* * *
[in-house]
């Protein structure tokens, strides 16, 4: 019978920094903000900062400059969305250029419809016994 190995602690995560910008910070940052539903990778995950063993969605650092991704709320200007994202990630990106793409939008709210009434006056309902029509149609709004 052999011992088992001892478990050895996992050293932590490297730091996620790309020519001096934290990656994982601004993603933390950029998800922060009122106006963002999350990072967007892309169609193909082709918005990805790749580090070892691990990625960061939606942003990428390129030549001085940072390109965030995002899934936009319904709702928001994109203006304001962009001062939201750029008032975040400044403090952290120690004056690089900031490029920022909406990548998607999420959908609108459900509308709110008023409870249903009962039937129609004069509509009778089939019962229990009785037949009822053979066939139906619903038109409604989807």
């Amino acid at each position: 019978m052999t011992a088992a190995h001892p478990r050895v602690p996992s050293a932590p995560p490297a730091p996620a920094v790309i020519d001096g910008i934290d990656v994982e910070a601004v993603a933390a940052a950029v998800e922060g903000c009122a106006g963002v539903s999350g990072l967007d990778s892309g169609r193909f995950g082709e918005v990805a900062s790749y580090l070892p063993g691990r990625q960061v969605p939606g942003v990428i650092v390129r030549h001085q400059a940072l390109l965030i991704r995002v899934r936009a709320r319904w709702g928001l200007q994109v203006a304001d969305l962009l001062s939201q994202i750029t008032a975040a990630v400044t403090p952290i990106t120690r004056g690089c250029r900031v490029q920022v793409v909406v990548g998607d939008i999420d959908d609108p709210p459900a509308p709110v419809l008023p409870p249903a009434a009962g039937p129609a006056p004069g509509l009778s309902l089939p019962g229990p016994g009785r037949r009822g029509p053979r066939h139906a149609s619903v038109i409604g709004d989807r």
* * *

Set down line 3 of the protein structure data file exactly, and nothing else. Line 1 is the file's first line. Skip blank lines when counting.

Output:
């Amino acid at each position: 019978m052999t011992a088992a190995h001892p478990r050895v602690p996992s050293a932590p995560p490297a730091p996620a920094v790309i020519d001096g910008i934290d990656v994982e910070a601004v993603a933390a940052a950029v998800e922060g903000c009122a106006g963002v539903s999350g990072l967007d990778s892309g169609r193909f995950g082709e918005v990805a900062s790749y580090l070892p063993g691990r990625q960061v969605p939606g942003v990428i650092v390129r030549h001085q400059a940072l390109l965030i991704r995002v899934r936009a709320r319904w709702g928001l200007q994109v203006a304001d969305l962009l001062s939201q994202i750029t008032a975040a990630v400044t403090p952290i990106t120690r004056g690089c250029r900031v490029q920022v793409v909406v990548g998607d939008i999420d959908d609108p709210p459900a509308p709110v419809l008023p409870p249903a009434a009962g039937p129609a006056p004069g509509l009778s309902l089939p019962g229990p016994g009785r037949r009822g029509p053979r066939h139906a149609s619903v038109i409604g709004d989807r």